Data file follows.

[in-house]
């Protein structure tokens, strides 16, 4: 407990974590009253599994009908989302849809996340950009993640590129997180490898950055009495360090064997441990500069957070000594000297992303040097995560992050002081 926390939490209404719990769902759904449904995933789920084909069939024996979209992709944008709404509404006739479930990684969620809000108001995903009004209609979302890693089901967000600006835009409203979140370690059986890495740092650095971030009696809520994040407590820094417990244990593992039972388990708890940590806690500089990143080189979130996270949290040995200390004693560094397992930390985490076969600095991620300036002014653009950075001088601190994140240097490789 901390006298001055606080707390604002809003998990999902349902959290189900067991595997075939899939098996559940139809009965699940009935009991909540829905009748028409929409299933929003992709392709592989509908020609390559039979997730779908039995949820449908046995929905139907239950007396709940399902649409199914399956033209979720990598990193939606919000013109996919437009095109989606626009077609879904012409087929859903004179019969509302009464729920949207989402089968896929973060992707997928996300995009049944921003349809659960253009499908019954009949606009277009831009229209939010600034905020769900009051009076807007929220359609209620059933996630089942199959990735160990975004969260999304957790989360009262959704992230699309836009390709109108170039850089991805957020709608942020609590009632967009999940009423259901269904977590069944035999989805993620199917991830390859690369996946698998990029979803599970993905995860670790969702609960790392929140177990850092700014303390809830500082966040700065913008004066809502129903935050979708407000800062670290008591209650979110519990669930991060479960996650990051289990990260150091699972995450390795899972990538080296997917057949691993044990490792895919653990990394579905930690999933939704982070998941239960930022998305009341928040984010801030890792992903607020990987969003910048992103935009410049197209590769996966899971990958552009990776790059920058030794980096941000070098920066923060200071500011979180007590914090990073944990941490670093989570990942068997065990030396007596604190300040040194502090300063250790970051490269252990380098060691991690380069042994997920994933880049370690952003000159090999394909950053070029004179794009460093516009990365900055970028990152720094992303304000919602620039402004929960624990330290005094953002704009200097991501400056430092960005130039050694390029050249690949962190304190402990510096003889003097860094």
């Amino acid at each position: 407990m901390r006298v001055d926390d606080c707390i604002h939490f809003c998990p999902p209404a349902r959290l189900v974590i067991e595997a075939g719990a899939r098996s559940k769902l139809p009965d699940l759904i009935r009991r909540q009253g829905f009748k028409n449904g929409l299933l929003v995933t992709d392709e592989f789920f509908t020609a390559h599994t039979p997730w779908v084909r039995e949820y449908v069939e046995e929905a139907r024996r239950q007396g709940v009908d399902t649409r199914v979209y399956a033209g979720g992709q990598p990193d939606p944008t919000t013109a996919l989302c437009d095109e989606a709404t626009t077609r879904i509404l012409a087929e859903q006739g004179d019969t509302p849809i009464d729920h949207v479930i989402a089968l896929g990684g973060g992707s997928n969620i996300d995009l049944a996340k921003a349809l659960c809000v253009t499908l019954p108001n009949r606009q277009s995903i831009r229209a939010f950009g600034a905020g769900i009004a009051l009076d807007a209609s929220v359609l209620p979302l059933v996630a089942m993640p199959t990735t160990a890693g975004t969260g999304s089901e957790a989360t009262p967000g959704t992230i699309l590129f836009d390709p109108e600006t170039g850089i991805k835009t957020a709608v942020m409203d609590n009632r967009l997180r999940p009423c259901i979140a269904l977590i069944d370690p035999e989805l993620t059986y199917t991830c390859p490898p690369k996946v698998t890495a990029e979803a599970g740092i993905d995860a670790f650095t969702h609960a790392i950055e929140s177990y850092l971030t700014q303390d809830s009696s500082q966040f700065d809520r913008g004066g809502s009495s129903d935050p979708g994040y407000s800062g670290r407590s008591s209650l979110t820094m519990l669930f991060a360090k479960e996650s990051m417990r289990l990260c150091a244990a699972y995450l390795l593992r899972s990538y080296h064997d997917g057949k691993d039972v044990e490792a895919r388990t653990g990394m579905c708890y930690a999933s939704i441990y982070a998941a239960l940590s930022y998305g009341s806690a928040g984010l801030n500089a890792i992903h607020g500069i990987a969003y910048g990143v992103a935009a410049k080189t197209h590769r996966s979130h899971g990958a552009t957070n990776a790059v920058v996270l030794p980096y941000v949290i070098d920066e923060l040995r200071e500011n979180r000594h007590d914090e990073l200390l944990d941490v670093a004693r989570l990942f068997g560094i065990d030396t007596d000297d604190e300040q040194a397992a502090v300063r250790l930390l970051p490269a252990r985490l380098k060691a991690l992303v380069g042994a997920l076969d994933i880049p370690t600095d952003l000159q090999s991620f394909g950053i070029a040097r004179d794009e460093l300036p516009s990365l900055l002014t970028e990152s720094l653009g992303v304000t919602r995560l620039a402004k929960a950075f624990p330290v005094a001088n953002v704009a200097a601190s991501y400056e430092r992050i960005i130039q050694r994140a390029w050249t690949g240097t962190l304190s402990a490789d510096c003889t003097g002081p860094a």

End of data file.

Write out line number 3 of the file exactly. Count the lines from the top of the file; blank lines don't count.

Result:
């Amino acid at each position: 407990m901390r006298v001055d926390d606080c707390i604002h939490f809003c998990p999902p209404a349902r959290l189900v974590i067991e595997a075939g719990a899939r098996s559940k769902l139809p009965d699940l759904i009935r009991r909540q009253g829905f009748k028409n449904g929409l299933l929003v995933t992709d392709e592989f789920f509908t020609a390559h599994t039979p997730w779908v084909r039995e949820y449908v069939e046995e929905a139907r024996r239950q007396g709940v009908d399902t649409r199914v979209y399956a033209g979720g992709q990598p990193d939606p944008t919000t013109a996919l989302c437009d095109e989606a709404t626009t077609r879904i509404l012409a087929e859903q006739g004179d019969t509302p849809i009464d729920h949207v479930i989402a089968l896929g990684g973060g992707s997928n969620i996300d995009l049944a996340k921003a349809l659960c809000v253009t499908l019954p108001n009949r606009q277009s995903i831009r229209a939010f950009g600034a905020g769900i009004a009051l009076d807007a209609s929220v359609l209620p979302l059933v996630a089942m993640p199959t990735t160990a890693g975004t969260g999304s089901e957790a989360t009262p967000g959704t992230i699309l590129f836009d390709p109108e600006t170039g850089i991805k835009t957020a709608v942020m409203d609590n009632r967009l997180r999940p009423c259901i979140a269904l977590i069944d370690p035999e989805l993620t059986y199917t991830c390859p490898p690369k996946v698998t890495a990029e979803a599970g740092i993905d995860a670790f650095t969702h609960a790392i950055e929140s177990y850092l971030t700014q303390d809830s009696s500082q966040f700065d809520r913008g004066g809502s009495s129903d935050p979708g994040y407000s800062g670290r407590s008591s209650l979110t820094m519990l669930f991060a360090k479960e996650s990051m417990r289990l990260c150091a244990a699972y995450l390795l593992r899972s990538y080296h064997d997917g057949k691993d039972v044990e490792a895919r388990t653990g990394m579905c708890y930690a999933s939704i441990y982070a998941a239960l940590s930022y998305g009341s806690a928040g984010l801030n500089a890792i992903h607020g500069i990987a969003y910048g990143v992103a935009a410049k080189t197209h590769r996966s979130h899971g990958a552009t957070n990776a790059v920058v996270l030794p980096y941000v949290i070098d920066e923060l040995r200071e500011n979180r000594h007590d914090e990073l200390l944990d941490v670093a004693r989570l990942f068997g560094i065990d030396t007596d000297d604190e300040q040194a397992a502090v300063r250790l930390l970051p490269a252990r985490l380098k060691a991690l992303v380069g042994a997920l076969d994933i880049p370690t600095d952003l000159q090999s991620f394909g950053i070029a040097r004179d794009e460093l300036p516009s990365l900055l002014t970028e990152s720094l653009g992303v304000t919602r995560l620039a402004k929960a950075f624990p330290v005094a001088n953002v704009a200097a601190s991501y400056e430092r992050i960005i130039q050694r994140a390029w050249t690949g240097t962190l304190s402990a490789d510096c003889t003097g002081p860094a």